Marjorie Collins laid the last dish in the rack and nodded at the dishwater swirling down the drain. It was time for that bath she'd promised herself. She wiped her hands on a towel printed with smiling strawberries then draped it over the dripping rack. In the living room, her husband lit a cigar. She hated it when he smoked in the house.
"I'm going for a bath," she announced in her best and don't you dare bother me voice.
Harold grunted but didn't look up from the television.
She climbed the stairs of their two-bedroom townhouse. Florida's winter breezes drifted through the window, stirring the curtains she had brought from the home they sold up north.
"About as cool as it's bound to get," she muttered, thinking of snow and a house filled with holiday smells. She sighed, taking in the fragrances of jasmine and hibiscus in bloom. It really wasn't so bad, although she'd never tell Harold that.
Stripping off a t-shirt and shorts, she slipped on the lush, velvet robe she'd bought herself last Christmas (luxury always made her feel important) and stepped into the bathroom. The bubble bath was on a shelf inside the vanity beneath the sink, and she knelt, reaching for it.
Something brushed her fingers. She squealed, shaking her hand. A large cockroach skittered across the floor toward the tub.
Screaming, she ran into the hallway. "Harold, there's a bug in the bathroom!"
There was no answer.
Her skin crawled, and she hugged herself, trying to make it stop. On tip-toe, she stole to the bathroom door. The roach sat boldly on the clean, white tile. Its long antennae waved as it watched her. Florida's roaches could jump, she'd been told, could even fly. It could reach her where she stood.
"Marge, for crying out loud, I'm watching the game!"
She smelled his cigar. Hope you choke, she thought. The bug paced off the length of the tub.
She shuddered and groaned. "What am I going to do?"
Her bare feet danced, standing on top of each other. Keeping her eyes on the insect, she reached into the vanity, grabbing the first thing she touched. She aimed the can and pressed the nozzle.
Scrubbing bubbles spewed on the roach. They crackled and melted like acid. The bug jumped in surprise and ran for the corner. Marjorie took a tentative step into the bathroom, reaching as far as she could. Her weapon sputtered, the foam dropping in globs down her hand. She glanced under the sink.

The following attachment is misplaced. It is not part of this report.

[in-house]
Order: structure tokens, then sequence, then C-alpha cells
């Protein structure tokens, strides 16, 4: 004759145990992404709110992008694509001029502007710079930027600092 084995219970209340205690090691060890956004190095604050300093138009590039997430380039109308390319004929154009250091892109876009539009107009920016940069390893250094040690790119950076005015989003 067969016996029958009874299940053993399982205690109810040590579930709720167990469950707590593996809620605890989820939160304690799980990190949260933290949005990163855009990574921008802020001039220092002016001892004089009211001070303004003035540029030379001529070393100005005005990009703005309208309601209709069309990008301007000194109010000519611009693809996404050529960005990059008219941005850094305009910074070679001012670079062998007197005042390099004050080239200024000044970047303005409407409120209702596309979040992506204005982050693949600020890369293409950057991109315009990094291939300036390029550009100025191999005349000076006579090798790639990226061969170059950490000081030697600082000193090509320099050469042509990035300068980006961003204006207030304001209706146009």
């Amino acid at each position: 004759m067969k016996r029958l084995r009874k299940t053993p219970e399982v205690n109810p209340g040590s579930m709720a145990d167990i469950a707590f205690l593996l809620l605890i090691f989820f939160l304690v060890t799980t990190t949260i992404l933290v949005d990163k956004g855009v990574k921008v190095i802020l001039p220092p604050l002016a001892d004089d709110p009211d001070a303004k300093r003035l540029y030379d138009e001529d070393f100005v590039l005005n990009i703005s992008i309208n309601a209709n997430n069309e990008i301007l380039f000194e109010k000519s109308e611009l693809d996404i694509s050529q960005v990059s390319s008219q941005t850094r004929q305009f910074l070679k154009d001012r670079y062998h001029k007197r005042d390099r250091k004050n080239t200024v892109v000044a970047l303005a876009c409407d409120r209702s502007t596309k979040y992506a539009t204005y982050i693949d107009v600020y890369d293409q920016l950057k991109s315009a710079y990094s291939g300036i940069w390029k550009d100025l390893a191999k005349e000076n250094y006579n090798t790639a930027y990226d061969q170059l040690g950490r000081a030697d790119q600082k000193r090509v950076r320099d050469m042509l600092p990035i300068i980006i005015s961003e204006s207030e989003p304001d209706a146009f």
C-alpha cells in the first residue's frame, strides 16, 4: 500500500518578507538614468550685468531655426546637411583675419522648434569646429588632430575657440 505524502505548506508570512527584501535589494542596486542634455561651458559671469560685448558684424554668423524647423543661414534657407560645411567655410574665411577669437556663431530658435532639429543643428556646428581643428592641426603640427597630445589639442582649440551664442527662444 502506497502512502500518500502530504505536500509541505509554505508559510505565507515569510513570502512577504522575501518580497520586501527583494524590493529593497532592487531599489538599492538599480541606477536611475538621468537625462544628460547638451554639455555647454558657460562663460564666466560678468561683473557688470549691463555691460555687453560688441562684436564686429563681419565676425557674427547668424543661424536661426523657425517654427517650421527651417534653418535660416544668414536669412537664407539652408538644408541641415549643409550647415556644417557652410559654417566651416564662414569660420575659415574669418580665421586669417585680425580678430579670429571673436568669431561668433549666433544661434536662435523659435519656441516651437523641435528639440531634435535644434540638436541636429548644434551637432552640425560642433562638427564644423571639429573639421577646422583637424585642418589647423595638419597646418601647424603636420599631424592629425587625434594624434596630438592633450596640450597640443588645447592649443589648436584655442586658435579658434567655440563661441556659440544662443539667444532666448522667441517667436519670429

She grabbed the container and shook it vigorously. The roach stood on its hind legs, trying the scale the wall. Its hard, reddish shell was shiny and wet. Marjorie squirmed. Her heart raced.
"Take that!" she cried, spraying the mousse. A tiny foam mountain formed as she emptied the can.
For a moment, nothing happened. Then the mountain moved. The roach burst from the side. Marjorie ran from the room.
"Harold, would you please come up here?"
But she knew he would not answer. Screams twisted in her throat, and she breathed deeply, forcing them down. I have to finish this, she thought, or I'll never be able to use the bathroom again.
Trembling, she removed her luxurious robe and tossed it onto the bed. The Floridian breeze felt cold upon her clammy skin. She lifted her silver hairbrush from the dresser, then put it down and picked up Harold's instead. Arming herself with a full can of deodorant, she entered the bathroom.
The roach was hiding. She stepped carefully, listening for it, hearing only her own uneven gasps. The floor felt wet and sticky beneath her feet. With the brush, she batted a peach-colored hand towel then ruffled the shower curtain framing the tub. Carefully, she lifted the lid on the toilet. The bug lurked just inside the rim.
"Die!" she shouted, her spray can belching a thick cloud of powdery vapor.
The insect turned white. It skittered along the inside of the toilet, trying to escape the worst of the fallout. Marjorie moved the can within inches of the crusty body. The frigid blast blew the bug into the water. It scrambled, trying to climb the basin. Quickly, she flushed the toilet. Blue water swirled and narrowed for the drain. The roach went with it.
Marjorie felt weak. She dropped the spent can and leaned against the sink. Her skin was damp and itching, and she rubbed her arms, assuring herself that nothing was there. She laid Harold's hairbrush on the tank lid. Reaching again into the vanity, she took out a can of Lysol, spraying the toilet, spraying beneath the rim, coating the water with an oily sheen. She coughed, lungs burning with the fouled air. She lowered the lid.
"Aren't you done in here, yet?" Harold stood in the doorway. "Halftime's almost over. Phew. What a stink." He pulled the nub of his cigar from his teeth then raised the toilet seat.
Marjorie pushed past him, leaving the room. She leaned over the bed to retrieve her robe. "Go to hell," she muttered beneath her breath.
Just then, the bathroom flashed bright yellow.